Thursday, October 8, 2009

One Little Lost Book

If each book were a soldier, our living room would be one of the safest places in the state.

When I sit in the middle of the room, I'm literally surrounded by an army of books. A squadron of school books takes up one of three cushions of the couch. A teetering stack of fall-themed books guards the end table. Three bookshelves of "don't touch" mommy and daddy books hide stealthily behind a La-z-boy. Wyatt's books flank the gas fireplace. Baby board books divide their forces between the hearth and small shelves beneath the TV. And a bag of library books stands at attention beside the train table.

This room won't appear in your next edition of Better Homes and Gardens. Too many books are still scattered across the floor as I sit and write this post. Too much energy and imagination remain in the air even though the little ones have long since been tucked in bed down the hall.

On a regular day, the twins regularly grab a chunky board book in pudgy fingers to wave in my face until I stop to read it. Emerson has even learned to say "baa" for book and smilingly squeals with happy delight when I respond, "Do you want me to read it?"

Long ago, I gave up counting how many books I read each day. All three kids know many of them by heart. Sometimes, though, Wyatt remembers one part of the book and not the title like when he asked for Pooh and the echo. Hmmm....took me two weeks to realize he was talking about Pooh's Best Place, complete with the requested echoing cave.

But yesterday, we had a book problem. As Wyatt unloaded his stack of ready-to-be-checked-out books onto the counter, the librarian informed me that we hadn't returned Pickles to Pittsburgh. Ok. "I know I returned 13 of them. But, if you say so, it must still be at home. I'll check."

A library book was missing. An it's-not-ours-so-don't-chew-on-it book.

So while the children napped, I frantically turned the house upside down. An army of one, I took my choice weapon--a Maglite flashlight--and moved every piece of furniture that I couldn't see under (including the couch). I then went through every book on every shelf, which was no small task.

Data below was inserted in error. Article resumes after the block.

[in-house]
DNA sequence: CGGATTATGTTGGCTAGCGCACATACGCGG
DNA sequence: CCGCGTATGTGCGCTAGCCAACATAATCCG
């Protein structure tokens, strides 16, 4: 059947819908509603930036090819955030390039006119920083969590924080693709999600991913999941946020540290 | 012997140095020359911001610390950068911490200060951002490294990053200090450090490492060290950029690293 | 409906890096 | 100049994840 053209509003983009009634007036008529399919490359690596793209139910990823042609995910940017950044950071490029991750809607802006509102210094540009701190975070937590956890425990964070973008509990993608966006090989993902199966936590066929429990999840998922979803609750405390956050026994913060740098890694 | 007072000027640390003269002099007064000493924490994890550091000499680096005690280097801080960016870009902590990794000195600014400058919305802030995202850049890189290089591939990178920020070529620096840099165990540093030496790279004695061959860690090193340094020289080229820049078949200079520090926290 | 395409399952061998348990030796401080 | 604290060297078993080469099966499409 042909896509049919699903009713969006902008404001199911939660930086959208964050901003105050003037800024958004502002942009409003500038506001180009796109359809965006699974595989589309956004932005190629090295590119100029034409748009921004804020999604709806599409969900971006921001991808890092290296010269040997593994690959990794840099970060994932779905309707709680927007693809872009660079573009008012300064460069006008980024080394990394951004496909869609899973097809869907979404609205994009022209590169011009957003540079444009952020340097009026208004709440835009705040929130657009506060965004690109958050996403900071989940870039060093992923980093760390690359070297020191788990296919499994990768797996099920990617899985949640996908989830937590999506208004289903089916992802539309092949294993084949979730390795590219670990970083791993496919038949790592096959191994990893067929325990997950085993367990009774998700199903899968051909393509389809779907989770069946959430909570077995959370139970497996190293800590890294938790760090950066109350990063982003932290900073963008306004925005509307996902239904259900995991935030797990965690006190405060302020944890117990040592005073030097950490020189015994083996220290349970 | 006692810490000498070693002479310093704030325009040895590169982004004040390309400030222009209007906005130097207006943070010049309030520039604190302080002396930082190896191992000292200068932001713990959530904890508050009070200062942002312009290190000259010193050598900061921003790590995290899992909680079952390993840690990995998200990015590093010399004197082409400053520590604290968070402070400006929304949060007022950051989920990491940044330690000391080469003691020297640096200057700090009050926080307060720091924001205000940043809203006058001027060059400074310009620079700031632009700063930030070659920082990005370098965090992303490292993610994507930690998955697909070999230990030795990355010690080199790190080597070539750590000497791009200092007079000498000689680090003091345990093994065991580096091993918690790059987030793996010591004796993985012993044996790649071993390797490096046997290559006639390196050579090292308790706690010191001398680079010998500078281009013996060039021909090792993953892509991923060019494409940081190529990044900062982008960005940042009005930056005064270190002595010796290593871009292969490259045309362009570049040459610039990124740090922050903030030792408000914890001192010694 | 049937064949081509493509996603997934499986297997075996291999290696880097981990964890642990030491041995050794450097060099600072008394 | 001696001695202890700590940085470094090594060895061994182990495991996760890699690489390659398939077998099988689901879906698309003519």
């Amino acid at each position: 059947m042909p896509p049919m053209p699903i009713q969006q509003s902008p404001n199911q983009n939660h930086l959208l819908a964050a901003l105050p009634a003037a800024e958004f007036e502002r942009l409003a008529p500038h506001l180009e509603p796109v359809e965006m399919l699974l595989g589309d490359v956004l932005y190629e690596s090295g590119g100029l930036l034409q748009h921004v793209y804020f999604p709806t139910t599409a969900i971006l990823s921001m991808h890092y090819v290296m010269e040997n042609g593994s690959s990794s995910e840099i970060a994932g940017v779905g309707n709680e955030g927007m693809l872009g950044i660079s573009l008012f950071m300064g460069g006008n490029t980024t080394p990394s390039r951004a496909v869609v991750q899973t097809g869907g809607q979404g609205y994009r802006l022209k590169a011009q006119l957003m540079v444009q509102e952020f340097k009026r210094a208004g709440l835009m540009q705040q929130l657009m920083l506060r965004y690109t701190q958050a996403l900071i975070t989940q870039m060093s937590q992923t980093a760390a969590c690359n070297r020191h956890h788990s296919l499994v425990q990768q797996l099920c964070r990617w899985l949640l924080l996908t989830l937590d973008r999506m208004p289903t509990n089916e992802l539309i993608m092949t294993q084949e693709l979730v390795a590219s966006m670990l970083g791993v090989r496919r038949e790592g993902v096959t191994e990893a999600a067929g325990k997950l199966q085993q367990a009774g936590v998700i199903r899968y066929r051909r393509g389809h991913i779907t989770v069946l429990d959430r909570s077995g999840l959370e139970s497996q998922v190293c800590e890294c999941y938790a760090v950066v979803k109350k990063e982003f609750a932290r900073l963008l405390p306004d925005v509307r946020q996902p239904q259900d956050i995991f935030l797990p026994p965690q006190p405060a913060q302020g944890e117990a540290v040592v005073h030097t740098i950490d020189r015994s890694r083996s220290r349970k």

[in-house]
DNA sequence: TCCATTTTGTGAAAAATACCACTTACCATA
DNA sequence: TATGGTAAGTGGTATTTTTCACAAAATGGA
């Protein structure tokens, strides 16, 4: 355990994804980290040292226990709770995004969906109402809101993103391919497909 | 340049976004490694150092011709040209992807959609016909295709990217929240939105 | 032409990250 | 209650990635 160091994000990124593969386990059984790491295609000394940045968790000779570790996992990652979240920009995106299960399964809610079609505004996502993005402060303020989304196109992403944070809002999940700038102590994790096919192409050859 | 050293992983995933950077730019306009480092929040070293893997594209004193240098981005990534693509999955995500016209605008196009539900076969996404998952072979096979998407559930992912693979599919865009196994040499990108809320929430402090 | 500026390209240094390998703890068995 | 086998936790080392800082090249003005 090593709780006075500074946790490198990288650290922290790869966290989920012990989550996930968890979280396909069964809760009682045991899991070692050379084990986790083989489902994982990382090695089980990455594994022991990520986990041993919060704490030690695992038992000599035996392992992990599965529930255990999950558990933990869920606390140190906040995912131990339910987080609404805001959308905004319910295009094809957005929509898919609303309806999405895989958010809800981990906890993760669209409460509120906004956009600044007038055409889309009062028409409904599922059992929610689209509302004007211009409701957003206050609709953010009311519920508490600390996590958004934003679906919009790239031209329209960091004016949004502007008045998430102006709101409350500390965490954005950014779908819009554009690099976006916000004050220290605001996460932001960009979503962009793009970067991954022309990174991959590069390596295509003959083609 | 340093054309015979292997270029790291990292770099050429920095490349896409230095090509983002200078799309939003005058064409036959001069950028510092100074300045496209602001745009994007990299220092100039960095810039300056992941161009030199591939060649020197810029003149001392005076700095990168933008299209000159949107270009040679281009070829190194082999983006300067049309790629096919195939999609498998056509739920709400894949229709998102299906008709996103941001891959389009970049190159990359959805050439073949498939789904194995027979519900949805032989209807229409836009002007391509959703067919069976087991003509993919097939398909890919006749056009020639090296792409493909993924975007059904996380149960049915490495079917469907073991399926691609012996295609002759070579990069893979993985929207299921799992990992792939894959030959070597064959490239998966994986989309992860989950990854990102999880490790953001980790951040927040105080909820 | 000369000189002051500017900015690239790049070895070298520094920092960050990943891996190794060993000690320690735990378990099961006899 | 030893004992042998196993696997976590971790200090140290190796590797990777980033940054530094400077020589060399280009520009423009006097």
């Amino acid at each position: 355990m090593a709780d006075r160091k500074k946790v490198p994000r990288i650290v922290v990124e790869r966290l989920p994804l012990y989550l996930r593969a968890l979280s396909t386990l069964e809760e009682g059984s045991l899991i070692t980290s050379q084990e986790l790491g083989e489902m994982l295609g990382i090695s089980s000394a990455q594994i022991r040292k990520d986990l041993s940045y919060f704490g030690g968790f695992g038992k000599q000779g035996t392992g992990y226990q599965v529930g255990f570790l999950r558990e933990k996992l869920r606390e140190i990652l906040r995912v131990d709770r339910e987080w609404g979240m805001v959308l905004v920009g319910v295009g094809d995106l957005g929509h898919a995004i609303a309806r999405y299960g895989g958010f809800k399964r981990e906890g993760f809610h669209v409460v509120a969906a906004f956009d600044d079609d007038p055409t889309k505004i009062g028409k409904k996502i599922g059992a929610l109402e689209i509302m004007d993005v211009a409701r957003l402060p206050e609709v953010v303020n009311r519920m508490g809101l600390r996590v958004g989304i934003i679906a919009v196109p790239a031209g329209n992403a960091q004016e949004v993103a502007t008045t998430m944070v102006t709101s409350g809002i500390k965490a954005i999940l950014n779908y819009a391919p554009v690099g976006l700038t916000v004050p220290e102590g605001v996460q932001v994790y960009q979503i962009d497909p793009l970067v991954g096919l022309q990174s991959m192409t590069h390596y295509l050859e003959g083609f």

Still no book.

Hours later, I called the library to see if they'd made a mistake, if perhaps the computer had malfunctioned and not scanned in the book properly. Could they please check the shelf?

If I had heard the panic in my voice, I'd have checked the shelf. But the lady looked at my account and said there was no need. The librarian had already figured out the computer's error when she went to place the "returns" back on the shelf. The lost book was found--at the library, where it belonged.

Thankfully, I was too relieved to be irritated with the woman on the phone. But it wasn't too long before I realized I had just given up an entire two hours hunting a lost book when I should have been working or napping.

And as I grumbled to myself, God immediately brought to my mind the Bible story about the lost coin. I looked it up:

"Or what woman, if she has ten silver coins and loses one coin, does not light a lamp and sweep the house and search carefully until she finds it? When she has found it, she calls together her friends and neighbors, saying, 'Rejoice with me, for I have found the coin which I had lost!' In the same way, I tell you, there is joy in the presence of the angels of God over one sinner who repents" (Luke 15: 8-10).

Ooh. That hit hard. I'm in the middle of a training course about doing evangelism the way Jesus modeled in Scripture. The first step is not to go out witnessing but to work on my own heart. I must first develop a compassionate heart for each lost person, a heart that would rather risk personal embarrassment or rejection rather than see one person go to hell.

A lost book. A lost coin. A lost soul. Each one important to God.

A computer malfunction?

I think not.

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